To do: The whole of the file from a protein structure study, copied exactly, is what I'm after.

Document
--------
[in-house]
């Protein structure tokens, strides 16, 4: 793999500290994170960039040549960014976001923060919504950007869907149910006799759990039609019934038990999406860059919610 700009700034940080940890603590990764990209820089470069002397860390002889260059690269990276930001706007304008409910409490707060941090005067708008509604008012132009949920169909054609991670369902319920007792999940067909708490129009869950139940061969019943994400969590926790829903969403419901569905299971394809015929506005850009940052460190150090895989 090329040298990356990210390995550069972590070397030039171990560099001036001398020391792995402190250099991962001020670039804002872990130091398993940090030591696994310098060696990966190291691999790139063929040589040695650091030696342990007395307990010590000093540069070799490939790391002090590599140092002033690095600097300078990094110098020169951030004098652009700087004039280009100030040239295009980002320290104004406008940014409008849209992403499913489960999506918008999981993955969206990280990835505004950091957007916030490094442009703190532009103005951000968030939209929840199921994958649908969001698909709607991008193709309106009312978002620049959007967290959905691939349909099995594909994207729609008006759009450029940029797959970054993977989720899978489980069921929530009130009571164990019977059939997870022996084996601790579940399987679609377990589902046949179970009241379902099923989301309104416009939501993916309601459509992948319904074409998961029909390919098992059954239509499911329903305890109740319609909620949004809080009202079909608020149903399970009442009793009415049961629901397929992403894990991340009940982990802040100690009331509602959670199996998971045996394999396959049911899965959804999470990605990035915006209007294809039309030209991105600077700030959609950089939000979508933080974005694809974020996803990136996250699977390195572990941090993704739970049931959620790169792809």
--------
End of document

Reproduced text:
[in-house]
């Protein structure tokens, strides 16, 4: 793999500290994170960039040549960014976001923060919504950007869907149910006799759990039609019934038990999406860059919610 700009700034940080940890603590990764990209820089470069002397860390002889260059690269990276930001706007304008409910409490707060941090005067708008509604008012132009949920169909054609991670369902319920007792999940067909708490129009869950139940061969019943994400969590926790829903969403419901569905299971394809015929506005850009940052460190150090895989 090329040298990356990210390995550069972590070397030039171990560099001036001398020391792995402190250099991962001020670039804002872990130091398993940090030591696994310098060696990966190291691999790139063929040589040695650091030696342990007395307990010590000093540069070799490939790391002090590599140092002033690095600097300078990094110098020169951030004098652009700087004039280009100030040239295009980002320290104004406008940014409008849209992403499913489960999506918008999981993955969206990280990835505004950091957007916030490094442009703190532009103005951000968030939209929840199921994958649908969001698909709607991008193709309106009312978002620049959007967290959905691939349909099995594909994207729609008006759009450029940029797959970054993977989720899978489980069921929530009130009571164990019977059939997870022996084996601790579940399987679609377990589902046949179970009241379902099923989301309104416009939501993916309601459509992948319904074409998961029909390919098992059954239509499911329903305890109740319609909620949004809080009202079909608020149903399970009442009793009415049961629901397929992403894990991340009940982990802040100690009331509602959670199996998971045996394999396959049911899965959804999470990605990035915006209007294809039309030209991105600077700030959609950089939000979508933080974005694809974020996803990136996250699977390195572990941090993704739970049931959620790169792809």